Council passes budget; 0 increase
Spending measure discussed
HAMMONTON—Town council voted to pass the 2021 budget during their regular monthly meeting on June 28 in town hall, signifying a zero tax increase for residents.
At the meeting, Robert Scharle, Hammonton’s Chief Financial Officer congratulated council on a zero-tax increase for the current fund, and explained the necessity for a resolution to amend the budget to account for funds from the American Rescue Plan (ARP).
“Preliminarily, we were supposed to receive money of any revenue loss. When the final regulations came out about two weeks ago, they weren’t going to give you revenue loss for anything in water and sewer revenue losses; just in the general fund. That’s why you’ll see the amendment there,” Scharle said.
Scharle said that, originally, the town had anticipated utilizing some of the American Rescue Plan funds for loss in utility revenue.
“Due to the requirements, we weren’t allowed to send out delinquency notices last year for any water recipients. What happens is, we had a $200,000 loss in revenue in the water utility. We were able to make that up, because debt fell off and things like that. We weren’t self-liquidating last year, so we have to pick that up this year. Plus, we had to pick up down payment money this year in the utility, but we’re still no rent increase. Right now, we’re allowed to send out delinquencies, but we’re not allowed to collect interest, and we’re not allowed to put it in a tax sale until at least December 31, and it does hurt all the water utilities in the state of New Jersey right now,” Scharle said.
Scharle noted that the town has experienced a “zero tax increase two out of the last three years; even last year was less than a penny.”
“You continue to be fiscally responsible. The 2021 budget is $194,000 less than the 2020 budget. That’s a good thing,” Scharle said.
Scharle said that the town also had to account for a cost-of-living adjustment (COLA) increase.
“We had some expenses that we had to do—pensions keep going up and things like that. With the 3.5 percent COLA, we’re still $164,000 under the 3.5 percent. In our tax cap, we’re still $322,000 under the tax cap for the town,” Scharle said.
Later in the discussion of the budget, Councilman Steven Furgione asked Scharle for the “final, final numbers” from the American Rescue Plan. Scharle said that the total allocation is $3.327 million.
“In this budget, we’ve used $231,000 in the current fund for revenue loss of last year. We still have $3.096 million available to 2024. We’ll do the calculation again next year for revenue loss, because you can keep carrying it forward. However, most of the majority of the funding should be for water and sewer infrastructure. I already talked to our auditor, Leon Costello. He’s been very involved with the state, with respect to the ARP. We already did an ordinance earlier this year, and we’re going to look at that maybe being able to fund that instead of going out for debt, being able to fund that through the ARP, and then we still have another $1.6 million available for any future projects going forward for water and sewer infrastructure—which is a good thing. Free money’s good,” Scharle said.
Scharle said that the revenue loss “carries over for three years.”
“This is for year one. So what we’ll do is, we’ll do the calculation again next year, and it’ll depend on what our revenues come in at this year; mostly, it was court and construction. We’ll look at it again next year, but that doesn’t preclude us for using it for any water and sewer infrastructure,” Scharle said.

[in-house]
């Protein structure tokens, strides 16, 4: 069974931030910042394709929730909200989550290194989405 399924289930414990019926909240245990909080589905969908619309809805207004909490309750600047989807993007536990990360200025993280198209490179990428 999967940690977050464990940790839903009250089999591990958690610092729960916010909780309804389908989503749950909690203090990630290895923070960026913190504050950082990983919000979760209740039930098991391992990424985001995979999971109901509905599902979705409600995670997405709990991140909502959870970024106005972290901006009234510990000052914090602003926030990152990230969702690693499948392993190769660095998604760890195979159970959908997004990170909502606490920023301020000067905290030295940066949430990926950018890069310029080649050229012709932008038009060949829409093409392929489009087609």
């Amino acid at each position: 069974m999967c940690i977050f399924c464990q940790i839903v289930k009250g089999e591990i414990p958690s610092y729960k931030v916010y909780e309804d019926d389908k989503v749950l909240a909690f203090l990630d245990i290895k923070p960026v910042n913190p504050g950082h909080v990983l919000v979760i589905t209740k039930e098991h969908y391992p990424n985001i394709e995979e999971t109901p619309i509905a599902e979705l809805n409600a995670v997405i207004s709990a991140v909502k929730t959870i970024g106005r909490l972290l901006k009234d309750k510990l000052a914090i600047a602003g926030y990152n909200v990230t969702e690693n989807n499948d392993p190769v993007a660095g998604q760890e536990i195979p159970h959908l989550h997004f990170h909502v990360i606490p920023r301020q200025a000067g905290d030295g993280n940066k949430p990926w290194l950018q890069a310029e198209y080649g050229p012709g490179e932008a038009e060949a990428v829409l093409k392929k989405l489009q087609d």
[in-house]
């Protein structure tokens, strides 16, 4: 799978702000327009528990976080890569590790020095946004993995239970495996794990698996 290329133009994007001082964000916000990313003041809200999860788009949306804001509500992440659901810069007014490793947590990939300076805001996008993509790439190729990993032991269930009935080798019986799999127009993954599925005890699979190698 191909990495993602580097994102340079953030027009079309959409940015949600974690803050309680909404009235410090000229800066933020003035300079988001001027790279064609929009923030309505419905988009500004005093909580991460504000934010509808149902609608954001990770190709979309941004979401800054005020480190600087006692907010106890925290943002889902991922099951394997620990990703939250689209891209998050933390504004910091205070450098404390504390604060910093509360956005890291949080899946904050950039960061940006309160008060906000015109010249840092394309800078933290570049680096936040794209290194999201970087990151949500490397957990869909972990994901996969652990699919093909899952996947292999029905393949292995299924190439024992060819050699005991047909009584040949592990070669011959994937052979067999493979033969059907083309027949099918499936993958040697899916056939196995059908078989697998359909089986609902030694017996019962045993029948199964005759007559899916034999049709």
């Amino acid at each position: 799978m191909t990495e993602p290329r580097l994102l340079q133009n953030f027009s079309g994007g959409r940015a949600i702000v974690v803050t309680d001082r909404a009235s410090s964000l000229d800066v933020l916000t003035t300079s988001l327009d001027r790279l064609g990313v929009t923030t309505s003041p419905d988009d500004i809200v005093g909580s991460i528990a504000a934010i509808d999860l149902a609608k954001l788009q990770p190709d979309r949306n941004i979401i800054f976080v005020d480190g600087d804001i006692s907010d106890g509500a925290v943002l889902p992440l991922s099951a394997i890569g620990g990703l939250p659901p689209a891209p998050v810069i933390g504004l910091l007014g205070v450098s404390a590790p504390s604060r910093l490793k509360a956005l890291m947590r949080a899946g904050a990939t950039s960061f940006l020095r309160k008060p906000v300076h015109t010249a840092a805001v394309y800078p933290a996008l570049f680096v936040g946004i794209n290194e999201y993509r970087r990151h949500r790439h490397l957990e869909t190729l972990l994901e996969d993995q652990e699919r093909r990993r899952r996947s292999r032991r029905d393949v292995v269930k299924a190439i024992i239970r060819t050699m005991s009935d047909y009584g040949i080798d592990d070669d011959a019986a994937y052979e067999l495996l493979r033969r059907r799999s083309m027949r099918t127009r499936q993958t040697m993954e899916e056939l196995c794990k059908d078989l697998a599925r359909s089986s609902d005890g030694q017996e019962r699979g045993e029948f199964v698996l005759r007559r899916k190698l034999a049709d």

During the discussion, Furgione credited Scharle and the town’s business administrator, Frank Zuber, with helping to keep down utility costs in 2020.
“I guess it was last August or last September, we really put the brakes hard on spending the utility fund. We didn’t know the extent, at the time, of how long we were going to go without collecting rents. I can’t tell you how appreciative I am for those two for putting the brakes on. We held back about $190,000 in expenses, and that made all the difference. We’ll get our rents, but it made all the difference in 2020,” Furgione said.
Also during discussion, Councilman Joseph Giralo asked for more explanation of the budget’s projected capital projects.
“Especially, I’m looking at the upgrades to Channel 9 and a studio for $50,000,” Giralo said.
Scharle said that the figure is “there just as an estimate, as any budget.”
“Nothing happens with that until there’s an ordinance, so there’s no debt authorized with that. It’s just a projection,” Scharle said.
Zuber concurred, and said that “they’re only my estimates.”
“When we do the budget, we have the projected capital, so that’s what we did, in case those do come up. Like Rob said, we can always vote against the ordinance if we decide to do those,” Zuber said.
Giralo said that he understood, noting that there is a studio at Hammonton High School.
“We spent a lot of money there. If we can do some joint shared services with our Board of Education, let’s look to do it down the road; that’s all I’m saying. Upgrades to the system? I think that the town appreciates the upgrades. Those are good upgrades to what we do, but if you’re going to build a studio, we’ve got one. Mayor and I served at the Board of Education; if we could do some joint services, just take a look. That’s all I’m saying,” Giralo said.
Mayor Stephen DiDonato explained some of the upgrades that have already been made.
“You could see just by looking at the picture tonight. It was jumping; you didn’t have any volume on for a while. We had some equipment that was 20 years old—or older. We’ve made some changes. That is just an estimate; that’s not ‘we’re absolutely going to spend it,’ but we are making some upgrades to Channel 9,” DiDonato said.
DiDonato said that Channel 9 is now being called Access Hammonton.
“We’re making some changes to Access Hammonton in an effort to get more people to tune in, God forbid, in case we have a storm or something where we need to get information out, that it’s a viable source. It’s a very important tool for the community. Then, we’re trying to show some of the parades, some of the parades, stream the parades on Channel 9 ... This way, some of the folks that are not able to get out and about could still be part of the community and know what’s going on in their town,” DiDonato said.